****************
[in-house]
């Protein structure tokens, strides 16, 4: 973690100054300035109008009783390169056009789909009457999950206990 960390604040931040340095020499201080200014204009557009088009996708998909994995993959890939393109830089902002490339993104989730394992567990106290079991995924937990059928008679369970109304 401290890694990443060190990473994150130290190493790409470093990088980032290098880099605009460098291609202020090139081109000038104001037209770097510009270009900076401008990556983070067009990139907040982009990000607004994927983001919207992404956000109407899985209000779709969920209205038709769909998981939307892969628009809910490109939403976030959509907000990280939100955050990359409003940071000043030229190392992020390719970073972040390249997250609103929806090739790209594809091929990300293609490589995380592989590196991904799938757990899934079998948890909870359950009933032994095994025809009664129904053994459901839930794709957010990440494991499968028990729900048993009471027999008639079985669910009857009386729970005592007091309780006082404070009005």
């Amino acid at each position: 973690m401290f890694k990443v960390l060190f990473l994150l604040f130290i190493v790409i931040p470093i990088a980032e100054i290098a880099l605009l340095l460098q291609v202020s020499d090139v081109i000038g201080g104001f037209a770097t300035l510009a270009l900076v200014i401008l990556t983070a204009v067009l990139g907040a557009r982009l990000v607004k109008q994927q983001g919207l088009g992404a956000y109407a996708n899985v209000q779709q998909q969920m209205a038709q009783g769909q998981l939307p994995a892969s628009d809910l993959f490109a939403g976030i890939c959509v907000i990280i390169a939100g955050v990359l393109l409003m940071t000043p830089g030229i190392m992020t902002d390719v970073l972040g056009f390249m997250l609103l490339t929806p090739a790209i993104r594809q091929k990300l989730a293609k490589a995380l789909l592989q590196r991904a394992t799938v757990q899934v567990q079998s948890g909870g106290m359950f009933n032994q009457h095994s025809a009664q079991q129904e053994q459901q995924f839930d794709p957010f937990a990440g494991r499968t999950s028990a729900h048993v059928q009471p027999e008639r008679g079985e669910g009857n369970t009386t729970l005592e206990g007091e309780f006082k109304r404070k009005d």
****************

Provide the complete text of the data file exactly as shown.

[in-house]
């Protein structure tokens, strides 16, 4: 973690100054300035109008009783390169056009789909009457999950206990 960390604040931040340095020499201080200014204009557009088009996708998909994995993959890939393109830089902002490339993104989730394992567990106290079991995924937990059928008679369970109304 401290890694990443060190990473994150130290190493790409470093990088980032290098880099605009460098291609202020090139081109000038104001037209770097510009270009900076401008990556983070067009990139907040982009990000607004994927983001919207992404956000109407899985209000779709969920209205038709769909998981939307892969628009809910490109939403976030959509907000990280939100955050990359409003940071000043030229190392992020390719970073972040390249997250609103929806090739790209594809091929990300293609490589995380592989590196991904799938757990899934079998948890909870359950009933032994095994025809009664129904053994459901839930794709957010990440494991499968028990729900048993009471027999008639079985669910009857009386729970005592007091309780006082404070009005």
């Amino acid at each position: 973690m401290f890694k990443v960390l060190f990473l994150l604040f130290i190493v790409i931040p470093i990088a980032e100054i290098a880099l605009l340095l460098q291609v202020s020499d090139v081109i000038g201080g104001f037209a770097t300035l510009a270009l900076v200014i401008l990556t983070a204009v067009l990139g907040a557009r982009l990000v607004k109008q994927q983001g919207l088009g992404a956000y109407a996708n899985v209000q779709q998909q969920m209205a038709q009783g769909q998981l939307p994995a892969s628009d809910l993959f490109a939403g976030i890939c959509v907000i990280i390169a939100g955050v990359l393109l409003m940071t000043p830089g030229i190392m992020t902002d390719v970073l972040g056009f390249m997250l609103l490339t929806p090739a790209i993104r594809q091929k990300l989730a293609k490589a995380l789909l592989q590196r991904a394992t799938v757990q899934v567990q079998s948890g909870g106290m359950f009933n032994q009457h095994s025809a009664q079991q129904e053994q459901q995924f839930d794709p957010f937990a990440g494991r499968t999950s028990a729900h048993v059928q009471p027999e008639r008679g079985e669910g009857n369970t009386t729970l005592e206990g007091e309780f006082k109304r404070k009005d």